Office Reno 2011 has kicked-off. Yesterday, you saw the fresh coat of paint. Next up?
I’m on a mission to refinish a Pier 1 desk that has been moving around with me since 1998.
Its simple design was never too out-of-place in all of the apartments and homes I’ve lived in, and its undeniable functionality has always come in handy. Lately though, it’s been a good surface for accumulating junk. The built-in drawer in the front is spacious, and an optional second tier of storage can be installed to extend across the back of the desk, something that I’ve intermittently swapped on and off. It’s sturdy, solid wood, but hasn’t been used as a formal workspace in a long while.
To give you a better sense of what it actually looked like, I found this picture from earlier in the year when I had it squeezed into another room, serving no purpose but collecting dust and dog fur around its legs.
My plan of attack involved removing the second tier of storage, and refinishing part of the desk with a glossy, fresh coat of paint. The biggest decision I had to make was whether I should paint the frame white, and leave the top of the desk natural wood, or do just the opposite, leaving the legs and frame natural, and giving myself a new glossy work surface.
I wanted to transform it. Less Pier 1, more CB2. At least migrate it’s design in that direction, at least.
Not that I have nothing against Pier 1, this old piece just needed an pick-me-up.
Messy room, yes, but it’s organized chaos. Everything will have a home when I’m through.
Going with my gut, I leaned towards painting the top. Main reason being because over time, careless spills and condensation had caused a few watermarks to imperfect the surface of the wood visually. Having removed it from the base, I set up my painting workshop in the sunroom. In there, I was guaranteed sufficient ventilation with shelter from potential rain. Note the mild discolorations:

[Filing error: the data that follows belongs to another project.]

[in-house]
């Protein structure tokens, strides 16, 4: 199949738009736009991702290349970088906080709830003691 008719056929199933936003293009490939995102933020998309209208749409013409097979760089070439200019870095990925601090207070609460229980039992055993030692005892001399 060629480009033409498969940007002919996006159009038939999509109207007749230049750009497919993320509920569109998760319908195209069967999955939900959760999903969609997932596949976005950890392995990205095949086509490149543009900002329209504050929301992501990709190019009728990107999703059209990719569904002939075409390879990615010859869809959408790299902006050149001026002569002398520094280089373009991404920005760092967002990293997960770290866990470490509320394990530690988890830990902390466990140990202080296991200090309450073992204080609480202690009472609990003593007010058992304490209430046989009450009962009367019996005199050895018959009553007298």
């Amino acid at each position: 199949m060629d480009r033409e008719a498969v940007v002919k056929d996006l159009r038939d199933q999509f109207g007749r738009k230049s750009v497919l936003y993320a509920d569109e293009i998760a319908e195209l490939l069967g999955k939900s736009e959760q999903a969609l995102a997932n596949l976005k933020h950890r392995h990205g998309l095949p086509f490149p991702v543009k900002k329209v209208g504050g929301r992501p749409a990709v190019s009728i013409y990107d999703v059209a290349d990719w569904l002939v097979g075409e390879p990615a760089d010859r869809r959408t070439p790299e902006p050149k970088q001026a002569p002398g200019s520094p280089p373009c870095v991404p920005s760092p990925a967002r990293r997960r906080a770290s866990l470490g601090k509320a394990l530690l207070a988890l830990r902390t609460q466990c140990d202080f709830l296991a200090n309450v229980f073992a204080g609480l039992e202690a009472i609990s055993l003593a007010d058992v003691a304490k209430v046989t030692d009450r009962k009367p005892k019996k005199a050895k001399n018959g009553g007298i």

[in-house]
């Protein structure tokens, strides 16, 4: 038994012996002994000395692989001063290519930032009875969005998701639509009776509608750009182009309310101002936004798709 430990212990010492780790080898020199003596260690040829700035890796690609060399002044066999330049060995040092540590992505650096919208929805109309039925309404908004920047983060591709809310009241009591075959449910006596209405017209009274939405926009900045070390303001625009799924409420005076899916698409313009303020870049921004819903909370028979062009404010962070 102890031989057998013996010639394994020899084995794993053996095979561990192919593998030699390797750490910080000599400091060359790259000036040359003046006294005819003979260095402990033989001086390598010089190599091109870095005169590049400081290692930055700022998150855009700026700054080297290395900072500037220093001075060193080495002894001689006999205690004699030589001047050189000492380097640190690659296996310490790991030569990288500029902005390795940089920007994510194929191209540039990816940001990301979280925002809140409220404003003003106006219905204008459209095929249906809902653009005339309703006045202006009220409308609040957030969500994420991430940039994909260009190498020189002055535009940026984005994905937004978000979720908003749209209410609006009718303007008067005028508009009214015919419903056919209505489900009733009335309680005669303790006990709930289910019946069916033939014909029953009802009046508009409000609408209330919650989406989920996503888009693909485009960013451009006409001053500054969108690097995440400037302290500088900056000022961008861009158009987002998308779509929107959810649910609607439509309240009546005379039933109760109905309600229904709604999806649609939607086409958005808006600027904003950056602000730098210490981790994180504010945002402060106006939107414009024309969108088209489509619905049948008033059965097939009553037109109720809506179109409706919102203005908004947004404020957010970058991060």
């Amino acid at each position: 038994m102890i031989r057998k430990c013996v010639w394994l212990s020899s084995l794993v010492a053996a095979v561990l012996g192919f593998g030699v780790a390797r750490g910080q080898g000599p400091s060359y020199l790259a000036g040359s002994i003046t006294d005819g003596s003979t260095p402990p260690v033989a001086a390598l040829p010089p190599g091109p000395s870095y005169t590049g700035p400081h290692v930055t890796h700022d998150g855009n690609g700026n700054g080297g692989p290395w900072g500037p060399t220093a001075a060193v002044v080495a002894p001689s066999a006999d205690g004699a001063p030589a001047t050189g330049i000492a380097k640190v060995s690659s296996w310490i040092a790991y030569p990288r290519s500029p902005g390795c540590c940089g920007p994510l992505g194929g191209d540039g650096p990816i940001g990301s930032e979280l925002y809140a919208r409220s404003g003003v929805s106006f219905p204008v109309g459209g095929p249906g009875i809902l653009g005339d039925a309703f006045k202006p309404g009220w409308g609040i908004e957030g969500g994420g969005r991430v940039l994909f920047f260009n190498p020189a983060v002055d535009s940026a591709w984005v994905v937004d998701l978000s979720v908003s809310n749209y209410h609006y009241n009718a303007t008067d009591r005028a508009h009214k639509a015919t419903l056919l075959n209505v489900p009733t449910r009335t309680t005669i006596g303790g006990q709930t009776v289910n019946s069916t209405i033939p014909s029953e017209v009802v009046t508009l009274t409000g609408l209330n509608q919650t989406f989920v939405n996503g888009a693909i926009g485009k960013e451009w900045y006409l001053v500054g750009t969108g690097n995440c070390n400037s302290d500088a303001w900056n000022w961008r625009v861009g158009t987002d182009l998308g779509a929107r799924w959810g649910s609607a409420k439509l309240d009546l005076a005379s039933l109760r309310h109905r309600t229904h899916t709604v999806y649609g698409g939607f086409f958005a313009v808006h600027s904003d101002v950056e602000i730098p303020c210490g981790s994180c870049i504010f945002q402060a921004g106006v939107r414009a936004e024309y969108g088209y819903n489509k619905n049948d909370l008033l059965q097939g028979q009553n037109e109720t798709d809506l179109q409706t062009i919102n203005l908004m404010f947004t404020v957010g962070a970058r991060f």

Because most of my rollers had been used several times each already, and I wanted to work with brand new clean tools to help provide a great result, I splurged on a set of new 6″ high density foam rollers for the job.
While they were clearly categorized as the “BETTER” rollers in the good-better-best sequencing at Home Depot, I was more confident that I’d achieve a sleek, blemish-free paint surface with the high-density foam instead of the “BEST” premium microfiber rollers. I bought some of those rollers last winter when I got busy painting the open kitchen shelves, and while the paint did apply smoothly, I recalled the roller getting bogged with paint and not rolling perfectly at times.
The foam rollers claimed to be best suited for gloss paints and smooth surfaces, which was the real seller for me. The hardwood surface was already very smooth – Smoother even than my Pier 1 laminate dining room table. Great writing surface, although a softer wood than you’d want to be writing on all day long. To prep, I went over the desktop with a medium sandpaper to create a better surface for the first coat, the primer, to adhere to.
Because it was a natural wood surface, I used a basic primer that I generally use on walls. If it had been a laminate surface or melamine (like most IKEA finishes), I would have splurged on a high-adhesion primer.
My research indicated that oil-based paint was a must-have for furniture of this type; latex would have remained tacky and peeled up with use, and considering it was going to be a heavily used, banged against, surface with a purpose, the $9 cost of a quart of the glossy white Rustoleum paint (the same kind of paint that I used when I painted the radiator) was totally worth it.
The first coat of paint went on after the primer was dry; the high-density foam roller made the first coat thin, smooth, and even. I planned all along on doing 2-3 coats to ensure a perfectly smooth, even coat, and doing so required me to allow the paint to dry a minimum of 12-hours between each coat. Tick, tock. Yes, this took several days to complete.
It was fantastically glossy after the second coat.
To even out any inevitable drips, which mostly happened along the edges where I was also painting the edges of the desktop, I very lightly sanded the entire paint surface inbetween each of the three coats (yes, I went back in for a third and it was worth it). Very shiny, very smooth.
The rest of the office is still coming together, hence the limited photos of the desk in space (who really wants to look at more pictures with all of my junk smooshed against a wall?).
In any case, the desk progress already makes a big impact and helps me begin to see the overall plan beginning to take effect.